Modernization of the power grid is picking up steam globally, making it the ideal time to be a solution provider in this incredibly exciting and innovative space.

The market for grid management solutions in 2017 was more than $21 billion in the U.S. alone. That includes advanced metering infrastructure (AMI), distribution automation (DA) and emerging distributed energy resource (DERs) use cases. The market will grow more robust during the next five years—by a CAGR of 23.715 percent—reaching more than $61 billion by 2022, according to the Northeast Group’s analysis.

In short, opportunity abounds for grid solution providers. But choosing the right path to market is a critical decision—as is choosing the right vendor to partner with as you go to market.

Below are the seven most compelling reasons to partner with Itron as you prepare your technology solutions for rapid adoption in this attractive market.

1. #1 Market Share

First, let’s talk U.S. market share. While there’s no obvious dominant IoT network provider to the U.S. utility industry, Itron has the largest single slice of the industrial IoT pie with 77 percent of the market for edge device communications among top utilities in the U.S. We can’t yet promise our third-party technology partners a majority of the market (no one can), but we can offer a big bite.

Nationwide, our radio frequency (RF) mesh networks support millions of devices in the field, and our customers include seven of the top 10 U.S. utilities, measured by number of installed AMI residential meters. Technology vendors looking for a big playing field are welcome to join our game.

2. Our Customer Base Wants More Applications

Itron’s utility customers have long-term visions for grid modernization. They’ve invested in building their own private, scalable networks, and now they aim to fully leverage their infrastructure to maximize returns. That means employing smarter, automated devices and systems for priorities like grid safety and reliability—Itron has deployed more than 90 million smart, connected devices globally, in some of the harshest environments imaginable. Our experience connecting devices and sensors makes us the ideal partner to enable smart city and industrial IoT solutions for things like electric cars, solar power, traffic monitoring and even just-in-time trash collection.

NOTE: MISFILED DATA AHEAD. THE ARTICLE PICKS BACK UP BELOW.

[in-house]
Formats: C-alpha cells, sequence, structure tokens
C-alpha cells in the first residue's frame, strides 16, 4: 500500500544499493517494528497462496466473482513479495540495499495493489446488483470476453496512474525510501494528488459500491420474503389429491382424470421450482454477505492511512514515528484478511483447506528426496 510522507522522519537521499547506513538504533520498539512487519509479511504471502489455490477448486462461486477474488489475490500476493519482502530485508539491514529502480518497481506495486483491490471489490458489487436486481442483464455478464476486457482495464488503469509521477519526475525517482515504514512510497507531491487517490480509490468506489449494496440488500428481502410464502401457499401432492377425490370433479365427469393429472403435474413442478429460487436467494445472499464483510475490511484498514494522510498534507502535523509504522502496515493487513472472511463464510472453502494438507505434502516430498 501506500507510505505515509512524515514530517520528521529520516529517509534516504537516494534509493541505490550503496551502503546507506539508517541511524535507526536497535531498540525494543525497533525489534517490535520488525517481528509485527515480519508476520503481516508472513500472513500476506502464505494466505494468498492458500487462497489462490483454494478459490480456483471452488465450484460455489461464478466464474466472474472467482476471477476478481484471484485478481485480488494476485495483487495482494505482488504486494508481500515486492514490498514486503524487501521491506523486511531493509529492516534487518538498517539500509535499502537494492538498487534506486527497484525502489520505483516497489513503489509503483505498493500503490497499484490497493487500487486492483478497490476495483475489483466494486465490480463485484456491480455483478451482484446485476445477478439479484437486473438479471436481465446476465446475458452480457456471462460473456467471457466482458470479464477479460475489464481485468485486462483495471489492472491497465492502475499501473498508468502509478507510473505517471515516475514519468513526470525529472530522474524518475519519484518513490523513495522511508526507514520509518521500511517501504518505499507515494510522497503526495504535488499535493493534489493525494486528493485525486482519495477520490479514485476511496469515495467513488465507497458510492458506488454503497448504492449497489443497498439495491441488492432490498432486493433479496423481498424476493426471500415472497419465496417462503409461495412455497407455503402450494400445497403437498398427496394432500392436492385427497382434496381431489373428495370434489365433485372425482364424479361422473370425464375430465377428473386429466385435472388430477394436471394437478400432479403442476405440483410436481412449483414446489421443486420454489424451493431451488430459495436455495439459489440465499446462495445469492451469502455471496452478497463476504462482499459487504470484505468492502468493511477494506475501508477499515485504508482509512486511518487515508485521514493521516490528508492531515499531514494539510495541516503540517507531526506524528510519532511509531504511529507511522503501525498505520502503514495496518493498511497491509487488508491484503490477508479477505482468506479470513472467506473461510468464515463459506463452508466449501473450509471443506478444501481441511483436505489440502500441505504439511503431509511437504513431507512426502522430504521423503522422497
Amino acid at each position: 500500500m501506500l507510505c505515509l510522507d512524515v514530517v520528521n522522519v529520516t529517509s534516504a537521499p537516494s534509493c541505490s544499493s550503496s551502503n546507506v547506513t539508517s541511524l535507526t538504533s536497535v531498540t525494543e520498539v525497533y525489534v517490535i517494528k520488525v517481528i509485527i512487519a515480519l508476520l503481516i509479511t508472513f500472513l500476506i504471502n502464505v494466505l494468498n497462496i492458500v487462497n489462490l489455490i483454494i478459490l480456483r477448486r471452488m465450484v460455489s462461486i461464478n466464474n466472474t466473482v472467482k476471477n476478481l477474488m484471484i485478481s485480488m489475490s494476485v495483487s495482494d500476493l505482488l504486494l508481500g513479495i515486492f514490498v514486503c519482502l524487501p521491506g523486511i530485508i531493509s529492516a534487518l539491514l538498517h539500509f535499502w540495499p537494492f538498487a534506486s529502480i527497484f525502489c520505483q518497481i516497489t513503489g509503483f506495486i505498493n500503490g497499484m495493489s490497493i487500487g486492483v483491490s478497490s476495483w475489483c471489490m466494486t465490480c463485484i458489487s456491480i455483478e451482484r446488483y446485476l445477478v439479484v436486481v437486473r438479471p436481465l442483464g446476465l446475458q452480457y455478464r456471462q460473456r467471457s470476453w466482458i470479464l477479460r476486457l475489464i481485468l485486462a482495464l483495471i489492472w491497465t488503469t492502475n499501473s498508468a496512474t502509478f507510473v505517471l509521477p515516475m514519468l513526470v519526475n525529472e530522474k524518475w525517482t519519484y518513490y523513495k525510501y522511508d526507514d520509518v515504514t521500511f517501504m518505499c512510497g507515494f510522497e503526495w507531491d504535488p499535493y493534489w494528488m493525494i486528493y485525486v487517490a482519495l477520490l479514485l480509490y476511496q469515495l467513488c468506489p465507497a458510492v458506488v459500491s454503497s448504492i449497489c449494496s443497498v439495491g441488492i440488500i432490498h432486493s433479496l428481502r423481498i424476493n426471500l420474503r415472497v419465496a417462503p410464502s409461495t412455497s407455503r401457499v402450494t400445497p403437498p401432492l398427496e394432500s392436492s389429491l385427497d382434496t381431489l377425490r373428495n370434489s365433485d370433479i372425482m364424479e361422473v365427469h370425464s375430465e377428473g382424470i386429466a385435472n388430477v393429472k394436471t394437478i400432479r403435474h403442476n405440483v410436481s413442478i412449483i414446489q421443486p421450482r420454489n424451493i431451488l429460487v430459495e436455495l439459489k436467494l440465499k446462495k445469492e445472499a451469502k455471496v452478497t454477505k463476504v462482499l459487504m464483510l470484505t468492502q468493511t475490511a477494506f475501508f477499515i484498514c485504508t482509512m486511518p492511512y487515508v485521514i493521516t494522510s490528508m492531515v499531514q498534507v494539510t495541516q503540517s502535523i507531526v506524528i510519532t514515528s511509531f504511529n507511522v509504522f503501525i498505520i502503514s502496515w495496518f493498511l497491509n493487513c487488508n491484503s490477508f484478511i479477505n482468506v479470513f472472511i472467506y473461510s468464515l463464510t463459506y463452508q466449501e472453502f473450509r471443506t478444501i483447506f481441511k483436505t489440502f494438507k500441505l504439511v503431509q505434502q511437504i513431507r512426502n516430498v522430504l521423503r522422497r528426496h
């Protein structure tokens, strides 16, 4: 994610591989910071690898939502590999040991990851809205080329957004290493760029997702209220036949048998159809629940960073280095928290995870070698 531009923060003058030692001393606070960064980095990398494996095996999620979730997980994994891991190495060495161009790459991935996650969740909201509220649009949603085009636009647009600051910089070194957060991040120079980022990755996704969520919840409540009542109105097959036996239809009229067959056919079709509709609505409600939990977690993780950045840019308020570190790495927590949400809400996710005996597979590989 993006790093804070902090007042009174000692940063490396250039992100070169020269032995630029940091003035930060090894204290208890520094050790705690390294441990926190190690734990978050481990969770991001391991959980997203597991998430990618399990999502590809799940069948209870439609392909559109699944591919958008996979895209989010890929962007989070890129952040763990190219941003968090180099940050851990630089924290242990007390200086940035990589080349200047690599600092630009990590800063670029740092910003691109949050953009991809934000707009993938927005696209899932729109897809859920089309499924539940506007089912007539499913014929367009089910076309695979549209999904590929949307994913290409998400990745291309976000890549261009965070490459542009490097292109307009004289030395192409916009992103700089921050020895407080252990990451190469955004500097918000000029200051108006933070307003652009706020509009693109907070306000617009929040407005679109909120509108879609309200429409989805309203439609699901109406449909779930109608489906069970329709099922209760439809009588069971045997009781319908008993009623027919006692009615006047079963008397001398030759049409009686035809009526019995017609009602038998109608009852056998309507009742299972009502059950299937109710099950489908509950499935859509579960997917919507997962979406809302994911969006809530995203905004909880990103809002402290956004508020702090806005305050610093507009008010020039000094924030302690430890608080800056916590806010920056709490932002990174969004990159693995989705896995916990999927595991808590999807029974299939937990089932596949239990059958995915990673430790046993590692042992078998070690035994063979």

Our utility customers understand the financial and technical advantages of putting more devices on the networks they own. In fact, they direct their preferred vendors to utilize our network to allow integrated management of those devices. And all our technology partners share one distinct advantage: They don’t have to sell our customers on a solution AND a network. Our customers have already bought and deployed a scalable network, and they’re ready to put it to use for more valuable, business-model-redefining outcomes.

3. Our Customers Are Looking at Hybrid Networks

A recent Zpryme survey reported that only 6 percent of utilities feel “extremely ready” to support changes coming to the power grid with their current communications networks. Looking forward, 65 percent of U.S. utilities will use RF mesh communications for grid modernization.

These figures might seem surprising considering the ubiquitous coverage of today’s cellular networks. But while utilities may be willing to test a new grid technology via cellular communications, cellular in and of itself isn’t always a complete fit to enable systemwide connectivity as a long-term investment. For one thing, the pace at which cellular standards sunset—about eight years for both 3G and 4G—is too quick for the massive investments utilities must make in equipment and deployments. Plus, for security and reliability reasons, utilities are hesitant to completely tie themselves to public cellular networks that they may not fully own or control.

While cellular can be a complementary network option for some utility applications and use cases, a hybrid network that can intelligently fold in cellular and other technologies onto a proven mesh network platform is an approach that fits well with the majority of U.S. utility grid initiatives.  Within this strategy, our integrated technology partners are simply selling drop-in applications to an existing customer base on a proven network with continuous communications, redundancy and best-in-class security.